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Friday, Oct 6, 2006


After spending the better part of the ‘60s on The Andy Griffith Show – and winning five Emmys for his sensational supporting work as the bumbling deputy Barney Fife, Don Knotts was lured by Universal into an exclusive feature film contract. His first effort for the studio was this lightweight horror comedy centering on nervous typesetter named Luther Heggs and a local legend about the ghosts that haunt the sinister Simmon’s house. Tailored to his specific talents, it was a project perfectly suited for Knotts. After all, no one at the time did physical anxiety the way this mannerism master did. He could make an audience antsy just by saying ‘Hello’. Here, Heggs was even jumpier than Mayberry’s less than finest. With a script created specifically by Griffith scribes James Fritzell and Everett Greenbaum, and solid direction from small screen journeyman Alan Rafkin (responsible for episodes of everything from The Dick Van Dyke Show to Bewitched) what started out as a standard star vehicle quickly became a family film classic.


At first glance, this all does look like your typical Knotts material – fidgety town joke with a vivid imagination and a reputation for abusing same, gorgeous gal who won’t give our hero the time of day, overbearing bully who finds Luther offensive as a co-worker and a human being, and an ordinary cinematic mystery involving a haunting, an unsolved crime from the past, and the requisite red herrings strewn throughout the sensational supporting cast. While most fans focus on the sensational – and somewhat scary – haunted house set pieces (the blood-riddled pipe organ, the secret stairwell, the portrait with a pair of gardening sheers jammed in its throat) it’s actually the heart that confirms The Ghost and Mr. Chicken‘s consideration as a masterwork. Knotts is such a well meaning mensch, the kind of instantly likeable sad sack that we hope will eventually succeed, that we can’t help but empathize with his plight. The fetching Alma seems to care for our coward, but with the dishonorable Ollie around to interfere with their budding attraction, we wind up with a sensational subplot of love unrequited to go along with all the macabre-based merriment.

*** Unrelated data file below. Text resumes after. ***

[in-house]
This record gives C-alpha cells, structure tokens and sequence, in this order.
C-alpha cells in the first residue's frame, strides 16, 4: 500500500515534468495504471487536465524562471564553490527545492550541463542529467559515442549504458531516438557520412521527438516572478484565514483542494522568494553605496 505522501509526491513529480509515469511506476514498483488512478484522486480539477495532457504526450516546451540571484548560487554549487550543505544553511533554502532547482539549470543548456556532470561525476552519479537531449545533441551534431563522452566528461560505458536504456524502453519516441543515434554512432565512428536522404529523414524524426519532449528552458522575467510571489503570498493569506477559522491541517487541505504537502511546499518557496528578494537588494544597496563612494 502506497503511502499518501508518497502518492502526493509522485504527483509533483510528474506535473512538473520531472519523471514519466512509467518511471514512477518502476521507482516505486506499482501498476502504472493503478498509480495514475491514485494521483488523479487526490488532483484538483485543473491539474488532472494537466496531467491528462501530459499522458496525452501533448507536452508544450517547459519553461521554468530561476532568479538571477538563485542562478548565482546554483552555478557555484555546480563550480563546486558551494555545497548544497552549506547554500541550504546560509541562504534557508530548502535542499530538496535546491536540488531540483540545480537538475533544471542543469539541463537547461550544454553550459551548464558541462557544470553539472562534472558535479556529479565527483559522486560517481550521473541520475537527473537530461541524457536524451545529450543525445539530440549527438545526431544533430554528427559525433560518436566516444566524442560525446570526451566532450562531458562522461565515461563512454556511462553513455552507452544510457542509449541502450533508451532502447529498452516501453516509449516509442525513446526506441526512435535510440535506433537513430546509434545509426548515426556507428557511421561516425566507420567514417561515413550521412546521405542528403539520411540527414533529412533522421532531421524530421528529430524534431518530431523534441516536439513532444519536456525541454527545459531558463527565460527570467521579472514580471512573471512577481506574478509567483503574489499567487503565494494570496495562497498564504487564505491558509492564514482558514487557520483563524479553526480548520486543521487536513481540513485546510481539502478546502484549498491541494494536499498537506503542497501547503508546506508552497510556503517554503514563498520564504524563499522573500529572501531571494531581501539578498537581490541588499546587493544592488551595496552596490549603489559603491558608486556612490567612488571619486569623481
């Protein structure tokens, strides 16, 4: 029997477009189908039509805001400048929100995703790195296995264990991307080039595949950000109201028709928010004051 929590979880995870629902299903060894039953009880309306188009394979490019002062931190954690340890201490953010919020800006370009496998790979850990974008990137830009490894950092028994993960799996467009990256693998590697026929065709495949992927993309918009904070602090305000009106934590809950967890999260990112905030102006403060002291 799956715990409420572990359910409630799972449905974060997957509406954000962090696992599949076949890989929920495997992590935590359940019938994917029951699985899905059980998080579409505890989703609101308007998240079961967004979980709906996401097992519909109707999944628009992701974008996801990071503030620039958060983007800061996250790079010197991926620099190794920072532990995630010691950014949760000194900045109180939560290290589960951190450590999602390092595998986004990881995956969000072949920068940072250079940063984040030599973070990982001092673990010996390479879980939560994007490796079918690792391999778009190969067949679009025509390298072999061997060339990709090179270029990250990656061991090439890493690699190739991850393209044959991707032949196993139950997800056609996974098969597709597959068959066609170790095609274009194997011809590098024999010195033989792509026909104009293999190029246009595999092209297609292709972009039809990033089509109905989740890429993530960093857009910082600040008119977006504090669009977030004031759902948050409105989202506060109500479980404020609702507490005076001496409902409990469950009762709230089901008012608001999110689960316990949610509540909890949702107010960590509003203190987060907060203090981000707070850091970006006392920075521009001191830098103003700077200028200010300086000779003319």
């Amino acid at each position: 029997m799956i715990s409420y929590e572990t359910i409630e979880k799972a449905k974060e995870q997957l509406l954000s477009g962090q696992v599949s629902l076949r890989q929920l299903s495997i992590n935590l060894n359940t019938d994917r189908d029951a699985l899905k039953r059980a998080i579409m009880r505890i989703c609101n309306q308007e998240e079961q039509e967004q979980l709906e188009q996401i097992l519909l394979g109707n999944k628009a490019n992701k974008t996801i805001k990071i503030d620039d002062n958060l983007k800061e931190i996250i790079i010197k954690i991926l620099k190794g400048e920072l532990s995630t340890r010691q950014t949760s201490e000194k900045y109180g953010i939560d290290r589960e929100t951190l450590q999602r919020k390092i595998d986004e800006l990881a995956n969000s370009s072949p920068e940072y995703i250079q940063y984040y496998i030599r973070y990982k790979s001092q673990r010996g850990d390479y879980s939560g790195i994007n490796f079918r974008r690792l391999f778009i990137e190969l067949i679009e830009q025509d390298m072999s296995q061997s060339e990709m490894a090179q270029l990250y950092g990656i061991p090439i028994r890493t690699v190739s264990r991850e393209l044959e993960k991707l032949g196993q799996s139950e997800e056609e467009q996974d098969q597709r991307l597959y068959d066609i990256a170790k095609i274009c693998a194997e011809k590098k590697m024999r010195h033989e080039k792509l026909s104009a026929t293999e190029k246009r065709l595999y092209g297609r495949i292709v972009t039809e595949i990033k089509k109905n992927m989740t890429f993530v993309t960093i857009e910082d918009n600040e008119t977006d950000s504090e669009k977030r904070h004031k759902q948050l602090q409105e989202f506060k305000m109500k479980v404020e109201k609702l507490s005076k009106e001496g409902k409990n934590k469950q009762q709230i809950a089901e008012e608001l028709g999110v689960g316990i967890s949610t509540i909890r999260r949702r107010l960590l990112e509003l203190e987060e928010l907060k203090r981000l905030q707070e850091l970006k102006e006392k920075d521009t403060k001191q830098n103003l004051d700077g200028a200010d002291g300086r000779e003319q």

As witty as it is wise, The Ghost and Mr. Chicken boasts another element that many post-modern movies can’t even begin to find, and that’s a combination of slapstick and character-based comedy. Most current films try to milk laughs out of ludicrous situations, standard gross out gags and superficial sexual innuendo. But every member of the town is terrifically realized, from the spooky Mr. Kelsey to the Mayor’s paranormally obsessed wife Halcyon. With dialogue strewn with wonderfully memorable lines (“And they used Bon Ami”…“Let me clarify this”…“Attaboy Luther!”) and a wrap up that makes us appreciate just how much we care for these characters, The Ghost and Mr. Chicken is a landmark of lovingly crafted cleverness. One should ignore the dismissive tone of the ‘too cool for school’ generation and embrace this movie for the gentle gem it is. Luther may be a variation on the village idiot, but in the end, it’s his courage and conviction that matter. It’s an important message that bolsters what is a mini-masterpiece of a movie.


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Thursday, Oct 5, 2006